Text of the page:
Reaching, or waiting, for a constitutional issue
The Supreme Court normally is not eager — far from it — to decide a constitutional question; its traditions suggest hesitancy in using that ultimate power. But on Tuesday, the Court seemed quite impatient to ask, and answer, an issue of constitutionality: the validity of the 1988 law that is a vital government weapon against corruption — the “honest services fraud” law.
It seemed, however, that there could be a scheduling problem: should they wait until March, to see if it is properly raised in a case then, or should they tell lawyers sooner to come up with the arguments in one or both of the cases just heard: Black et al. v. U.S. (08-876) and Weyhrauch v. U.S. (08-1196)? No one seemed enamored of a third option: act as if the issue is already before the Court in one or both of those cases, as presently composed.
It seemed evident, after two hours of oral argument Tuesday, that the Court had agreed to hear three cases this Term on the scope of the “honest services” law in order to make a major declaration about it, and perhaps go all the way to strike it down. Justice Antonin Scalia reflected what appeared to be on the mind of most of his colleagues: “Why should I turn somersaults” to find a way to save the statute?
Of course, he has been the statute’s most vehement critic on the Court, but none of his colleagues rose to a defense of the law in the first two of the three cases to be heard on so-called “honest services fraud.”
The arguments in Black and Weyhrauch moved back and forth over what specific “honest services” are demanded by the mail fraud amendment adopted by Congress 21 years ago. Is the law violated if a worker reads the racing form after misleading the boss into thinking he was actually working? What about playing hookey to go to a ball game? Or telling the boss you liked his hat when you really didn’t? More broadly, might the law be so vague that 100 million workers might be violating it without knowing it?
Despite the best efforts of a government lawyer who argued in both cases — Deputy Solicitor General Michael R. Dreeben — to show that the law was not intended to reach trivialities, the Court seemed far from convinced of that. “What’s the source, where do you draw the line, where do you look to see [what’s covered]?” asked Justice Sonia Sotomayor. And her question was hardly unique.
So, the Justices wondered, if “the average citizen” cannot know what the law outlaws, can the law be constitutional? And if that is the core question, is it before the Court now, or should it be asked explicitly, to give both sides a chance to focus directly on it? Neither of the petitions for review in the two cases argued Tuesday poses the constitutional question (or, at most, does so only implicitly). But the third case, growing out of the Enron scandal (Skilling v. U.S., 08-1394), makes it a part of the first question the Court has agreed to hear.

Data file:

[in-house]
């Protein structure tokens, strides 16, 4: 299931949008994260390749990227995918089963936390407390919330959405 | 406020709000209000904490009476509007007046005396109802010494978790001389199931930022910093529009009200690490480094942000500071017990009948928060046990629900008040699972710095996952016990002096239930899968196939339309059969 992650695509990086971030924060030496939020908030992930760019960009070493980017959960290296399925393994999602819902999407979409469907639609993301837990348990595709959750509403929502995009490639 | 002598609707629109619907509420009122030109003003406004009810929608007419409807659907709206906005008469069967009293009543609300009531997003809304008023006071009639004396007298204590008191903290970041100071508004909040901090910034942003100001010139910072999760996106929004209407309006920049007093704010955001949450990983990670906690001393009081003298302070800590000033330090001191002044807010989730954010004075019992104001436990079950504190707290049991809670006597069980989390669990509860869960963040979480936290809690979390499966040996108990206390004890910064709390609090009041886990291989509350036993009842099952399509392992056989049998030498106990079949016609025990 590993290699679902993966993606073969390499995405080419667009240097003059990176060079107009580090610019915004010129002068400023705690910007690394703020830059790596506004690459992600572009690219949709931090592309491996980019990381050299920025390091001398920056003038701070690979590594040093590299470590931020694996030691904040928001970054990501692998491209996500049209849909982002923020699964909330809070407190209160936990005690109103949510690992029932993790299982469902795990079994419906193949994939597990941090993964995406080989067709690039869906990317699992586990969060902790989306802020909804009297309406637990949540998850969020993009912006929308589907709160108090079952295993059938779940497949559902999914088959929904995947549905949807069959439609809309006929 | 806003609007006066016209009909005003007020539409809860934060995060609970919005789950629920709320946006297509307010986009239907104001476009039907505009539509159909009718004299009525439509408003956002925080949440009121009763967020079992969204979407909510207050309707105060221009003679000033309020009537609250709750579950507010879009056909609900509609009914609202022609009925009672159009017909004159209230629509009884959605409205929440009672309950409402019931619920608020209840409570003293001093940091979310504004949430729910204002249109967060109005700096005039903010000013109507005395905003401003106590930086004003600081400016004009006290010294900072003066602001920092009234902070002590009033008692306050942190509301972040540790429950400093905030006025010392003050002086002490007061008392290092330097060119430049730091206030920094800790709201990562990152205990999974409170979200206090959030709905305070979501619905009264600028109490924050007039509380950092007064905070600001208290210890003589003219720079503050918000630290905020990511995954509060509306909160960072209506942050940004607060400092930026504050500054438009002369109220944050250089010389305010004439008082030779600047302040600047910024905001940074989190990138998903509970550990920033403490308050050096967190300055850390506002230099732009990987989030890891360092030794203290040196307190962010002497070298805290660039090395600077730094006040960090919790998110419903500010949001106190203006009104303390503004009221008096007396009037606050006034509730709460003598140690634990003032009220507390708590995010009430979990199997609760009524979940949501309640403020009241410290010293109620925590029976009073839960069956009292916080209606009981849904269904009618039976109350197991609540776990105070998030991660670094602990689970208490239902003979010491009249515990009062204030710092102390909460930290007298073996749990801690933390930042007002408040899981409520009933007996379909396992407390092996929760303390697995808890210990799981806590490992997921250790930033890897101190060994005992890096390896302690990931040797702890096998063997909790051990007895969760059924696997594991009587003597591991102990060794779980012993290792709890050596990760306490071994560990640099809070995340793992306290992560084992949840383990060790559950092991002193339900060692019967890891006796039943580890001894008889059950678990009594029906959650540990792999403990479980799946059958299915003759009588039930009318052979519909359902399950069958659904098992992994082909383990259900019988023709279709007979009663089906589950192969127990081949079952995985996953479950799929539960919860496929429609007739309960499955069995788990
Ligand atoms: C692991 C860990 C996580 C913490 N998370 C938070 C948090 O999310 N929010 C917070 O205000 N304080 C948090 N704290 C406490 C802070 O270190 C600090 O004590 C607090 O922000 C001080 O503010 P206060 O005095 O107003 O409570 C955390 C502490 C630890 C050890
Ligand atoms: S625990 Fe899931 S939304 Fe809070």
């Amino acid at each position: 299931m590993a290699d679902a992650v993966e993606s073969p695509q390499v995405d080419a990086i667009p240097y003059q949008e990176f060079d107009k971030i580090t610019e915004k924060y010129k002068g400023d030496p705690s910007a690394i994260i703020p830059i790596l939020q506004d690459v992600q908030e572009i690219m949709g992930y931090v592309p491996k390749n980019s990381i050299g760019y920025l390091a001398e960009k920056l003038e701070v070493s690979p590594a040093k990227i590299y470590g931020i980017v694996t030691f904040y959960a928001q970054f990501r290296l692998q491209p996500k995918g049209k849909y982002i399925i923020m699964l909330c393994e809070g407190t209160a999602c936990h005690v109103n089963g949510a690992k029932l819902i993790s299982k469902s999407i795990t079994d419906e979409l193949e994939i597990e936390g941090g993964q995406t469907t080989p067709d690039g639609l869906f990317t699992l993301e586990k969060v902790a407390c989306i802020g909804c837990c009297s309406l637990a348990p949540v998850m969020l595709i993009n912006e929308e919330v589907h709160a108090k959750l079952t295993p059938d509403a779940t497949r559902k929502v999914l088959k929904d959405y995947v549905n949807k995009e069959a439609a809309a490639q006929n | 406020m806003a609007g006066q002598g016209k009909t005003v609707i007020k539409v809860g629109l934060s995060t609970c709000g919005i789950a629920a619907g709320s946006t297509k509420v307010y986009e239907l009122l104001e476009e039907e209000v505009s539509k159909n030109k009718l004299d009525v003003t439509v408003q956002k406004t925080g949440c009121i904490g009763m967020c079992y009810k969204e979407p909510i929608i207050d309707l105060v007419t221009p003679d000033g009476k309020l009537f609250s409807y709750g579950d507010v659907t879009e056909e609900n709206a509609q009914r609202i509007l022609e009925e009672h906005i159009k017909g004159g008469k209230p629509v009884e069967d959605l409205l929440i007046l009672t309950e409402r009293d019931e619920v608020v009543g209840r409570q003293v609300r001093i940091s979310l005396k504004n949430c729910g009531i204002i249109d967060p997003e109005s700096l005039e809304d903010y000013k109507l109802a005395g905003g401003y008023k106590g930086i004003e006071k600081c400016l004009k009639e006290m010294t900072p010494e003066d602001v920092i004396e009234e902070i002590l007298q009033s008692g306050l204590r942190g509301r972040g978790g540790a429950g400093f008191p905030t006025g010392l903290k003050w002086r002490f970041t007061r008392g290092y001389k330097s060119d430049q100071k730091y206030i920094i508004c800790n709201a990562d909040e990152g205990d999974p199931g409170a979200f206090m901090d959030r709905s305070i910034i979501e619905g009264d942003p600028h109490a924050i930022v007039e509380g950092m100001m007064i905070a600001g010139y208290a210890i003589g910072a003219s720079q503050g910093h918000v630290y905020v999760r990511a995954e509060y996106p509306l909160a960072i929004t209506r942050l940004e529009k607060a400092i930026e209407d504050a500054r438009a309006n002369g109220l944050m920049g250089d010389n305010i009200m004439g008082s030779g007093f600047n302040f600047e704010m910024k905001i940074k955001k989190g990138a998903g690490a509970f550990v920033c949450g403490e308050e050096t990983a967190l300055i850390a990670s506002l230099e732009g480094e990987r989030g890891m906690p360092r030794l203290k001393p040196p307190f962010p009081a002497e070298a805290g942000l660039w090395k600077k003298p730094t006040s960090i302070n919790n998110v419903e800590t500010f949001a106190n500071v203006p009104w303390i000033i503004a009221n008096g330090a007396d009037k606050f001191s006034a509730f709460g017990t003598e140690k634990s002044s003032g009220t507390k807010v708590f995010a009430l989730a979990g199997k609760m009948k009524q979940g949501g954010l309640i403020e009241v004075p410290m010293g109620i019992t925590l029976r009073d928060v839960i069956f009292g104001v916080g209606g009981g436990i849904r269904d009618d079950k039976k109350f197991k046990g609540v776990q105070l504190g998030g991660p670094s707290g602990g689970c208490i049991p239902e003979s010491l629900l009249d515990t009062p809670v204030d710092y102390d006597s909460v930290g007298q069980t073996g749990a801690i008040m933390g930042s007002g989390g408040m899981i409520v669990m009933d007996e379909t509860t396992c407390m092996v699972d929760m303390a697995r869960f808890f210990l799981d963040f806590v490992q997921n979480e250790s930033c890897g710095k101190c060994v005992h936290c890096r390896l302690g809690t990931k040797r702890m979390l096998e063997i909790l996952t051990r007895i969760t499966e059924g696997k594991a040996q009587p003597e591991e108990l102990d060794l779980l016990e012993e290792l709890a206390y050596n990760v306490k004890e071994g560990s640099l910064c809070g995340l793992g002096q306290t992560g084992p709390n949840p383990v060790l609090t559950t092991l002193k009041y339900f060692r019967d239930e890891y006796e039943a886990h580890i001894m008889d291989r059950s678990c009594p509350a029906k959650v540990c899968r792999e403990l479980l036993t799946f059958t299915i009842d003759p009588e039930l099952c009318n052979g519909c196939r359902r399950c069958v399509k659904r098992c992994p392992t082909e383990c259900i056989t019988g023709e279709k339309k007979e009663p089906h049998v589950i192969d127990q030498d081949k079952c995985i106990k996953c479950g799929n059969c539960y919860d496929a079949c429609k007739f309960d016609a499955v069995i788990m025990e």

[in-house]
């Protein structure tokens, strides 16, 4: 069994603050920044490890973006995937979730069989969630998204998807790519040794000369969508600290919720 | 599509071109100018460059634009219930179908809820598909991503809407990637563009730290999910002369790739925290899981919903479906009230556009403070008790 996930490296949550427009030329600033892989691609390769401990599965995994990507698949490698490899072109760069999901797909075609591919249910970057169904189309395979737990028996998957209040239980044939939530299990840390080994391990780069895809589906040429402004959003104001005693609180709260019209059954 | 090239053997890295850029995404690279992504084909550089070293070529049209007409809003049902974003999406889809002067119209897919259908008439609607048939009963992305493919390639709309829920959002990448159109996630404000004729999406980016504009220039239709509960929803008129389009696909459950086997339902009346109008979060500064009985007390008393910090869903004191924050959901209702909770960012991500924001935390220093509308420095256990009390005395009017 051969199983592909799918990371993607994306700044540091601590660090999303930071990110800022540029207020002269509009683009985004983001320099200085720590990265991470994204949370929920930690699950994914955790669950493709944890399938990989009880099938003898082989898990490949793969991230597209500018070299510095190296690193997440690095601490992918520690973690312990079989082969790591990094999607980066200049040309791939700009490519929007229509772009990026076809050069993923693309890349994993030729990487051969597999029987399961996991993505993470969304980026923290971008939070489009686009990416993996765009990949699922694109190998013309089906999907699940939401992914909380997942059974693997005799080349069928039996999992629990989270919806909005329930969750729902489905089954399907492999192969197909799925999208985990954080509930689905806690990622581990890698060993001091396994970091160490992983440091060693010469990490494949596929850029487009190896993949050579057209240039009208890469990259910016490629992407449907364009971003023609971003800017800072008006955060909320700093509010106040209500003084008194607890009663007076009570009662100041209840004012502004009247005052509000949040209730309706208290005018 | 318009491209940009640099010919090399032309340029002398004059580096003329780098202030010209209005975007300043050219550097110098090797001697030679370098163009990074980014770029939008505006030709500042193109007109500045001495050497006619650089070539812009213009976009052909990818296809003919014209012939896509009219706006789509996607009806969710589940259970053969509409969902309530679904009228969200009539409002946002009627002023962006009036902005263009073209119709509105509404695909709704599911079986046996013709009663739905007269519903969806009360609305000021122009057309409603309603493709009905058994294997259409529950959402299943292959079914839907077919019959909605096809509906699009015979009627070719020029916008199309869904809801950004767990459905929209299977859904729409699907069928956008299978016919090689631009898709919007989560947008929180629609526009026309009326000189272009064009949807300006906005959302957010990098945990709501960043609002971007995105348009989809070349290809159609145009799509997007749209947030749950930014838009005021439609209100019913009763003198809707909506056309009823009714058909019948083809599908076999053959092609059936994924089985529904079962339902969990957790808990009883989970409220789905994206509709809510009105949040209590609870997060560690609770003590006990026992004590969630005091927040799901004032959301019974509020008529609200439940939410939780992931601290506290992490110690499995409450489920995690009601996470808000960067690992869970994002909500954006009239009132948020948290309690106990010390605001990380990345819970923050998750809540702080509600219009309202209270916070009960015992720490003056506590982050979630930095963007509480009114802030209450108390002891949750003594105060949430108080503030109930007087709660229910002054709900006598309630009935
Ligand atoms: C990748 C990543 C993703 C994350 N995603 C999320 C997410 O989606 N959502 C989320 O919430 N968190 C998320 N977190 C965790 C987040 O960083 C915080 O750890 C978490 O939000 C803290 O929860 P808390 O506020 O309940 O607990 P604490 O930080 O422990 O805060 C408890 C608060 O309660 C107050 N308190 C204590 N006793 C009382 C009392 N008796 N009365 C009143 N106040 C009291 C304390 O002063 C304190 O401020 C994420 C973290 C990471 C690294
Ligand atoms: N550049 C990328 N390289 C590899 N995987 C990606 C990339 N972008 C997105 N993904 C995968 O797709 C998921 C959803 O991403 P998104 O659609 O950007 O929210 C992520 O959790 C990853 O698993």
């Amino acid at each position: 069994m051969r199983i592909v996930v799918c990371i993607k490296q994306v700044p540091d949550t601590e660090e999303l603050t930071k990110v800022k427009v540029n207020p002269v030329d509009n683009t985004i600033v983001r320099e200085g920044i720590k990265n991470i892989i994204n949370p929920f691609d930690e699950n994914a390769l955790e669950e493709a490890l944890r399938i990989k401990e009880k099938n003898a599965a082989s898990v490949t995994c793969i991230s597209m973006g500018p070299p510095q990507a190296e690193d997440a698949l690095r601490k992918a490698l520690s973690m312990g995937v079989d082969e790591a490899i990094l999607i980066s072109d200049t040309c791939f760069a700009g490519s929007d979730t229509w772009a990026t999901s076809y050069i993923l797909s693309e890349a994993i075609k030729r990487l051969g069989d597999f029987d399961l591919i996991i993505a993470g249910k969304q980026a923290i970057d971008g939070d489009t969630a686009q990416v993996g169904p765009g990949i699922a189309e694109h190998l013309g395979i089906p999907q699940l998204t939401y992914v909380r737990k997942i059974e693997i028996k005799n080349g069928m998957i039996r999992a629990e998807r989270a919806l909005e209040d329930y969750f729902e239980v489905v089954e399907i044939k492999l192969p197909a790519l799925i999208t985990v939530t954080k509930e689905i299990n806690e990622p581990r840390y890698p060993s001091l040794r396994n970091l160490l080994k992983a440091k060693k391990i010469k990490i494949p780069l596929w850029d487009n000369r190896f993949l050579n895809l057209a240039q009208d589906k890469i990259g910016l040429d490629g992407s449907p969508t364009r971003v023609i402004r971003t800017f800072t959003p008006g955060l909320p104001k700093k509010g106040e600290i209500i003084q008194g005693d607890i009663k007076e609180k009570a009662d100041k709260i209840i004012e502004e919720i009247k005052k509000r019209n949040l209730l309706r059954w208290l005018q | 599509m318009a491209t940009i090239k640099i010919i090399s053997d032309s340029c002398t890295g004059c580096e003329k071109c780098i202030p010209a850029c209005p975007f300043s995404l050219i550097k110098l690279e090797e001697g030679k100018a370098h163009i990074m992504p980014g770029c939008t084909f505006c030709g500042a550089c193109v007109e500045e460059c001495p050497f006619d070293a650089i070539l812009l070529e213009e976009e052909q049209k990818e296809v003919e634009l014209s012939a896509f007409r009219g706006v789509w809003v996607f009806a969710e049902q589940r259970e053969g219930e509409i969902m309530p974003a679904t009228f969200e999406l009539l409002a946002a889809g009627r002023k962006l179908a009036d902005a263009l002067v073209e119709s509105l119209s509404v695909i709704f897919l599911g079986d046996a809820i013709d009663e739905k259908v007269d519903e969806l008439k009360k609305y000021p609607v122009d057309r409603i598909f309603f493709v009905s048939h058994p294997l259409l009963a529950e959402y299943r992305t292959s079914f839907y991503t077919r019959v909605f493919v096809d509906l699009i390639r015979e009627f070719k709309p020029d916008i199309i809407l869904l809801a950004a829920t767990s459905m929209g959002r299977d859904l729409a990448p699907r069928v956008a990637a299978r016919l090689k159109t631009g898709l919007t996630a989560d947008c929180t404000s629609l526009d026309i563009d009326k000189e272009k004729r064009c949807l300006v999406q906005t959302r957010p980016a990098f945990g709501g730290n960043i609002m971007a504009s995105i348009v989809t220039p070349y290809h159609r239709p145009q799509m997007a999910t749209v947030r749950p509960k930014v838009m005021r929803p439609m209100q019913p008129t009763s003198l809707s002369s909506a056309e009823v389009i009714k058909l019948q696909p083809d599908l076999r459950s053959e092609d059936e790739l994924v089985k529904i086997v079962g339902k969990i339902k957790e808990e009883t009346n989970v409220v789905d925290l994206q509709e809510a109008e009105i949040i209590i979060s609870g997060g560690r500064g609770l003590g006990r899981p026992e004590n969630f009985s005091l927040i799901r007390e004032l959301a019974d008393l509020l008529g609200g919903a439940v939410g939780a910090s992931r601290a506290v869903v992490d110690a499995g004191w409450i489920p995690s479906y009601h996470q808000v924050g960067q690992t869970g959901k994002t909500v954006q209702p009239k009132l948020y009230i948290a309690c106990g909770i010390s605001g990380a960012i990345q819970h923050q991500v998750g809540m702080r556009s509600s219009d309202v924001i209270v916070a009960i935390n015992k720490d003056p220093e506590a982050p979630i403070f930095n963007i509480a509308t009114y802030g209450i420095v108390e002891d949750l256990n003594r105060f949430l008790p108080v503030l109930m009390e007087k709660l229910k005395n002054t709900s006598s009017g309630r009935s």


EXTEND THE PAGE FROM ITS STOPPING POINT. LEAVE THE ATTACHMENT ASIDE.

The merits brief for Jeffrey Skilling is now due on Friday of this week, so the Court will know soon just how energetically the constitutional issue is pressed in that case. Still, that case is not due to be argued until at least late March. If the Court is determined to focus on the constitutional issue, it perhaps may not be prepared to wait that long. But, in the meantime, it would not make much sense to go ahead and write opinions in Black and Weyhrauch pretending that the fundamental question is not lurking in each. That, of courses, raises the prospect that further briefing might now be ordered in one of those cases.
Washington lawyer, Miguel A. Estrada, representing Conrad Black, a Canadian media tycoon convicted of failing to give “honest services” to his company, opened his by noting that lower courts had agreed that the law at issue was “fraught with” constitutional problems of vagueness and intrusion into state powers. There was, he said, no solution that would provide an “elegant out” of the statute’s difficulty. He thus was pressing an argument not made in the opening petition, but pursued energetically in the merits brief.
Justice Scalia immediately pressed to see if, in fact, Estrada was summoning up the constitutional question, and the lawyer said he was, that it was implicit in the question the petition raised. Justice Anthony M. Kennedy also asked for clarification on what Estrada was arguing on the vagueness question. And a question from Justice Samuel A. Alito, Jr., gave him a chance to spell out the constitutional problem he was arguing.
When other Justices wondered whether the statute could be read at least to criminalize bribes and kickbacks (a limiting suggestion made by the government), Justice Scalia said there was “no basis in the statute for limiting it to that.” Soon after, Scalia was becoming more aggressive toward the statute, saying in response to Estrada’s suggestions for possible narrowing, “What if I think yhou don’t avoid constitutional problems?” The lawyer responded that the Court should not go out of its way to save the law.